Columbia Threadneedle unveils its first active semi-transparent ETF

Apr 4th, 2022 | By | Category: Equities

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Columbia Threadneedle Investments has launched its first actively managed, semi-transparent ETF, a thematic, growth-focused strategy targeting companies within semiconductor-related industries.

Paul Wick, Portfolio Manager at Columbia Threadneedle Investments

Paul Wick, Head of Columbia Threadneedle’s Seligman Technology team.

The Columbia Seligman Semiconductor and Technology ETF (SEMI US) has been listed on NYSE Arca with an expense ratio of 0.75%.

Semiconductors play a critical role across the electronics value chain, and their importance is only expected to grow in an increasingly digital global economy.

As the fourth most-traded product globally – after crude oil, refined oil, and automotive vehicles – semiconductors are core enablers of the data revolution and are at the forefront of innovative technologies including mobile handsets, PCs, robotic manufacturing, gaming consoles, electric vehicles, and the metaverse.

Several tailwinds continue to propel the semiconductor industry forward including the global 5G rollout, greater interconnectivity, and smarter consumer technology.

To tap into the semiconductor investment opportunity, Columbia Threadneedle is turning to its ‘Seligman Technology’ team, comprising 11 investment professionals averaging 24 years of industry experience. Based in Silicon Valley, the team manages more than $17.8 billion across technology-focused strategies.

The team is headed up by Portfolio Manager Paul Wick, one of the longest-tenured mutual fund managers in the technology space, having overseen the flagship Columbia Seligman Technology and Information Fund since 1990.

Harnessing deep fundamental research capabilities and specialist industry knowledge, the team invests the ETF’s assets into a high-conviction portfolio of 30 to 50 semiconductor companies, sourced from any country and market capitalization segment, which are expected to outperform the broader semiconductor market.

Eligible companies include those categorized by the Global Industry Classification Standard (GICS) as belonging to semiconductor or semiconductor equipment industries, as well as any firm with at least 50% of its revenues, sales, earnings, or assets arising from the design, development, manufacture, distribution, or sale of semiconductors, other integrated circuits, or semiconductor equipment.

The ETF may also invest in companies that internally develop their own semiconductors and related equipment rather than purchasing them from third parties.

The Seligman Technology team selects individual securities for portfolio inclusion based primarily on a growth-at-a-reasonable-price (GARP) framework which aims to identify undervalued and misunderstood companies in the technology industry.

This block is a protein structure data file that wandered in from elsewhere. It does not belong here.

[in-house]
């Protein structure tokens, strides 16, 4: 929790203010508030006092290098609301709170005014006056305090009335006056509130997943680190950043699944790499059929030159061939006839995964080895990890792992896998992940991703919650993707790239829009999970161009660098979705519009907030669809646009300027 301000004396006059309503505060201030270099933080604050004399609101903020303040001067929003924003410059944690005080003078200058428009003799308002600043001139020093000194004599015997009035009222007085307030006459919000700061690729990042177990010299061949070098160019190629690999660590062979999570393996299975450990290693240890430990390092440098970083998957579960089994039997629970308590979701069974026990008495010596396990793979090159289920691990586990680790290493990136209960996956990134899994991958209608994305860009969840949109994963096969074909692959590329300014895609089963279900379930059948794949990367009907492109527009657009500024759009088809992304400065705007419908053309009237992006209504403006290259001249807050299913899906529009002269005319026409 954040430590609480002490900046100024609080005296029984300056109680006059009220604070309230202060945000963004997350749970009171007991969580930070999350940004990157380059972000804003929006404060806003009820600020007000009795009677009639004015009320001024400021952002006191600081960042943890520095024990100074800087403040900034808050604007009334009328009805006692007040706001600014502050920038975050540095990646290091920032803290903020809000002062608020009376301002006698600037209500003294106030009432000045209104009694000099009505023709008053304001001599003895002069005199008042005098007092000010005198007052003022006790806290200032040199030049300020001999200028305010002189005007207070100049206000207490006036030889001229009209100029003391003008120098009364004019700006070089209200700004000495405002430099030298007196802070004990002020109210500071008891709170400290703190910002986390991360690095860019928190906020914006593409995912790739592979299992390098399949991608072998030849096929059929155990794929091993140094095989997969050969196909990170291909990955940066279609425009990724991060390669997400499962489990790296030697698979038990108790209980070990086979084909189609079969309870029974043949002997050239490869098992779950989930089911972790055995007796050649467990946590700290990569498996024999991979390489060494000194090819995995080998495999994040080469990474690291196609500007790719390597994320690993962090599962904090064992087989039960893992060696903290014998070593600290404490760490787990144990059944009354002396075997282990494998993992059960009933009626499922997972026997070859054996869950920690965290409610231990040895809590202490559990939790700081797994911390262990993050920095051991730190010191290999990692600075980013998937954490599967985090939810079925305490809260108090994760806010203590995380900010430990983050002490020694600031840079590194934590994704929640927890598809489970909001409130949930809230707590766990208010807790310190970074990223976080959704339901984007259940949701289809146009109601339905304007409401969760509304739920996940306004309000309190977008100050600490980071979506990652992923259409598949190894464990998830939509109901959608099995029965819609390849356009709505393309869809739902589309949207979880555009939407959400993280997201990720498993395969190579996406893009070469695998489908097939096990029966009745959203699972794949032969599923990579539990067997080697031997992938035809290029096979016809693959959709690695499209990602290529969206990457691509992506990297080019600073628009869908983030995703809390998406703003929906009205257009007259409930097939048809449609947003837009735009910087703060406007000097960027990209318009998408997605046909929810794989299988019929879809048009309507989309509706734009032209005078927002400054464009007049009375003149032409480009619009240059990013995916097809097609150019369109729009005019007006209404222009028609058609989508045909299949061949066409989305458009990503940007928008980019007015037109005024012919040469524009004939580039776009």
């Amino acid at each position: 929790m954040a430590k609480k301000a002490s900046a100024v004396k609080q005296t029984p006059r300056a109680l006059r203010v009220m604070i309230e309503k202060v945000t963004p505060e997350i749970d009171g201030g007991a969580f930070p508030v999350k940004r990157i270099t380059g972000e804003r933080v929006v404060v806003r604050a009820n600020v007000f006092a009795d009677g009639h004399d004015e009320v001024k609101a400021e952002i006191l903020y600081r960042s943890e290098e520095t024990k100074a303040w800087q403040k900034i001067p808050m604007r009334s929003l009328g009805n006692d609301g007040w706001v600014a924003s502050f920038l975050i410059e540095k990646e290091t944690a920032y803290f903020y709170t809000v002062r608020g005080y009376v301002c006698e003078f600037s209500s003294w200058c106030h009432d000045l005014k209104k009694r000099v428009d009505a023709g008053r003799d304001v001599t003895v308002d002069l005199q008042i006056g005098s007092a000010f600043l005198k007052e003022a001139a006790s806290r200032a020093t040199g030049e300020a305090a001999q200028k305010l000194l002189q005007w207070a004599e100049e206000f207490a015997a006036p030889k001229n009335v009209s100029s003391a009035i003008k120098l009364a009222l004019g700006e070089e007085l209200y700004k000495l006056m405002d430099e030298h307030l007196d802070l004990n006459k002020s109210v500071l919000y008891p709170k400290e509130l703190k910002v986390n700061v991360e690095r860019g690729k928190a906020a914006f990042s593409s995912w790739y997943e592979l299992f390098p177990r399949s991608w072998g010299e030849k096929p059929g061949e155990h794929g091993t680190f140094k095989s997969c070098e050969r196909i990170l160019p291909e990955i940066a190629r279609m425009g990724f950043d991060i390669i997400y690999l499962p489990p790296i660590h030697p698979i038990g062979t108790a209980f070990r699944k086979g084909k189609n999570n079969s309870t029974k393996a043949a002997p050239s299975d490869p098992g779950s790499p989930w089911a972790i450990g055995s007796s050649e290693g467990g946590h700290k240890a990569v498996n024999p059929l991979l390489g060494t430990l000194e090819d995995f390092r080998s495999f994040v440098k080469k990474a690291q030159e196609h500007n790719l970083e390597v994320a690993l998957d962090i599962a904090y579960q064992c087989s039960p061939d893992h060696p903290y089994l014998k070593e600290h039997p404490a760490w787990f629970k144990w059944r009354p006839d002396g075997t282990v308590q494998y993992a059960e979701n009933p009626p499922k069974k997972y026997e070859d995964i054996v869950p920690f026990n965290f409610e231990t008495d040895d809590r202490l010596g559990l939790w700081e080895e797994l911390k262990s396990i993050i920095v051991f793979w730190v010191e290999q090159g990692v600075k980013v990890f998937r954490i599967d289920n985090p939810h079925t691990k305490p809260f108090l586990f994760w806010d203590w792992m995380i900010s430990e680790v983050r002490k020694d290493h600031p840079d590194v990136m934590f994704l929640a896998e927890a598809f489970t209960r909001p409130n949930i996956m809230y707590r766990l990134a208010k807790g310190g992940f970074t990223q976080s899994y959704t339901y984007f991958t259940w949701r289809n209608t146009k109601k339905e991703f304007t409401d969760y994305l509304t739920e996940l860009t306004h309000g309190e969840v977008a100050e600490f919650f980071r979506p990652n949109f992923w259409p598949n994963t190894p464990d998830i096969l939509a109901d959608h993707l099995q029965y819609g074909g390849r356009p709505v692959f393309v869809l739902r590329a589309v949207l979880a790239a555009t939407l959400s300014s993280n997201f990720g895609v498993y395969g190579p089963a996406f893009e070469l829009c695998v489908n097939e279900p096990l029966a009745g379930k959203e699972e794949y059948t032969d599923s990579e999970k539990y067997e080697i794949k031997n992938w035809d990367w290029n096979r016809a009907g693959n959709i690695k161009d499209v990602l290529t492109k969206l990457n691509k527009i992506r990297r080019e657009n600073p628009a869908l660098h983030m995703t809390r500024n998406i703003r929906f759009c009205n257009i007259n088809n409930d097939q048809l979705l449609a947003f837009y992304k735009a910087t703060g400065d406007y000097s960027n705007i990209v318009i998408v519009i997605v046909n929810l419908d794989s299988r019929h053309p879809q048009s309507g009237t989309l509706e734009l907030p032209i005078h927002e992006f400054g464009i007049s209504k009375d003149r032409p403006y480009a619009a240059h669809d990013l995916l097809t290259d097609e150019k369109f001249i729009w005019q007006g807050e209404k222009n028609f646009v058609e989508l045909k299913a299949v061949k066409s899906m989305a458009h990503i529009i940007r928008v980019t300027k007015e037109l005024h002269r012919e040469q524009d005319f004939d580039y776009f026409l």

The fund utilizes Fidelity’s proprietary semi-transparent ETF structure to shield daily portfolio holdings, thereby protecting the team’s intellectual property and preventing the risk of front-running.

Paul Wick, Head of Columbia Threadneedle’s Seligman Technology team, said: “No longer viewed as a cyclical sector, semiconductors have established themselves as the bedrock underlying the disruption and innovation brought about by new technologies. Even though the semiconductor sector has seen significant returns over the past decade, we believe it remains reasonably valued and quite profitable when compared to other technology sectors and the broader market. Plus, we believe the increase in end markets, alongside industry consolidation and high barriers to entry, bode well for potential future returns.”

Fidelity semi-transparent model

Semi-transparent ETFs aim to avoid disclosing daily portfolio holdings while maintaining the tax efficiency, liquidity, and lower costs typically associated with ETFs.

The Fidelity model does this by publishing a proxy portfolio consisting of some actual portfolio holdings, cash, and representative ETFs that hold securities similar to those held by the ETF.

According to Fidelity, by using diversified ETFs instead of individual stocks within the proxy portfolio, the model is better able to shield the manager’s intellectual property from front-runners.

Columbia publishes the percentage weight overlap between the holdings of the ETF and its proxy portfolio on a daily basis, helping investors understand how similar the tracking basket is to the fund’s actual holdings.

The proxy portfolio is optimized to closely track the ETF’s performance, thereby providing enough information to effectively price and trade fund shares throughout the day. Actual portfolio holdings are disclosed on a monthly basis with a 15-day delay.

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